• 4 weeks ago
          Anonymous

          >None of the major modernists wrote about sex like that.
          Never said they did, and their use of language, even extremely casual language at times (I'm thinking particularly of Pound), was used with great intelligence and beauty. But you can clearly see how someone could claim that they introduced vulgar every-day life into poetry, with all the awful self-proclaimed 'poets' coming after them, just using their stupid voices as if the voice meant nothing and as if that is how poetry is supposed to sound now.

          • 4 weeks ago
            Anonymous

            Thank you for verbalizing something that I (OP) was having difficulty with. The examples I gave weren't so much accusations against the modernists as they were accusations against contemporary poets. I just think the seeds of these trends very much originated in the experimentation and convention-breaking of the modernists.

          • 4 weeks ago
            Anonymous

            You're completely right. We all have to start somewhere and I'm glad to see someone sincerely interested in poetry, going through the exact same things I went through when I first became interested in it. If you're interested, I found Wagner's aesthetical writings to be a very useful framework for understanding art.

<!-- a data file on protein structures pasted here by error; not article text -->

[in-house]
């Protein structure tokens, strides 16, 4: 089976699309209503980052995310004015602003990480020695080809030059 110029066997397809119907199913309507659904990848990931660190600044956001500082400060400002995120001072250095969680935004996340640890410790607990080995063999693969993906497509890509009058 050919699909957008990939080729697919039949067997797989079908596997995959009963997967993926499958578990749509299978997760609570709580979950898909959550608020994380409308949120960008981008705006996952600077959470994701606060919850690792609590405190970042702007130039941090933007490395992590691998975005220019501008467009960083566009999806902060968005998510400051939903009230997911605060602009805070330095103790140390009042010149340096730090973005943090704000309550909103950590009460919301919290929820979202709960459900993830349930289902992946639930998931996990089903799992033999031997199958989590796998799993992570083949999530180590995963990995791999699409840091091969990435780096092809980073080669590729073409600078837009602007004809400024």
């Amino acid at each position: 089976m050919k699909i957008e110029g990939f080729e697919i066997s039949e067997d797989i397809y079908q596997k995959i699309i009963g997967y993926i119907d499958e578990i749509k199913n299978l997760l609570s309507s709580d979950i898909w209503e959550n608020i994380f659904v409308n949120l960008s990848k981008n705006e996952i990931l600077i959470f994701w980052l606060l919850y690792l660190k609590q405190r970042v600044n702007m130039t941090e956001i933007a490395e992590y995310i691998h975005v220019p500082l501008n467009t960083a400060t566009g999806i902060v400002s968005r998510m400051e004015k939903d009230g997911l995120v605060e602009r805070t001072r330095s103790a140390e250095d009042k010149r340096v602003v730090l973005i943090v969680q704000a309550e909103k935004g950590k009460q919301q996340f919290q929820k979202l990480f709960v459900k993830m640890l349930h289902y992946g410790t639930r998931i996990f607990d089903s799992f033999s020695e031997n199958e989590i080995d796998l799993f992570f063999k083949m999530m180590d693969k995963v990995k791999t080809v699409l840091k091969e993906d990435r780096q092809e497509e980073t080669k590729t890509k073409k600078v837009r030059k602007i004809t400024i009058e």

• 4 weeks ago
            Anonymous

            I'm probably not smart enough for those writings tbh, but feel free to drop the titles and I'll try to take a look!

          • 4 weeks ago
            Anonymous

            The Music of the Future, German Art and German Politics, Beethoven, The Destiny of Opera, Actors and Singers, in that order.

          • 4 weeks ago
            Anonymous

            Thanks, anon! I'll check these out, but I might get filtered, we'll see

          • 4 weeks ago
            Anonymous

            Even if you don't understand everything, you'll get a lot out of it and will recognise many of the aesthetic concepts in modernist literature. Modesty is the best possible virtue when learning a subject.

          • 4 weeks ago
            Anonymous

            Also here's the link:

            https://imslp.org/wiki/Richard_Wagner's_Prose_Works_(Wagner%2C_Richard)

  4. 4 weeks ago
    Anonymous

    Pound would have made for a much better example than Yeats because everything Yeats does of that nature he does threefold.

  5. 4 weeks ago
    Anonymous

    thx Mallarmé
    thx TE Hulme

    • 4 weeks ago
      Anonymous

      How is Mallarme to blame more than the other Symbolists?

      • 4 weeks ago
        Anonymous

        Crise de vers (to say nothing of his Coup de dés and Livre autism)

        • 4 weeks ago
          Anonymous

          Which is bad.. because?

          • 4 weeks ago
            Anonymous

            tbh not bad actually, but you could likewise argue he paved the way etc.

          • 4 weeks ago
            Anonymous

            In what particular ways?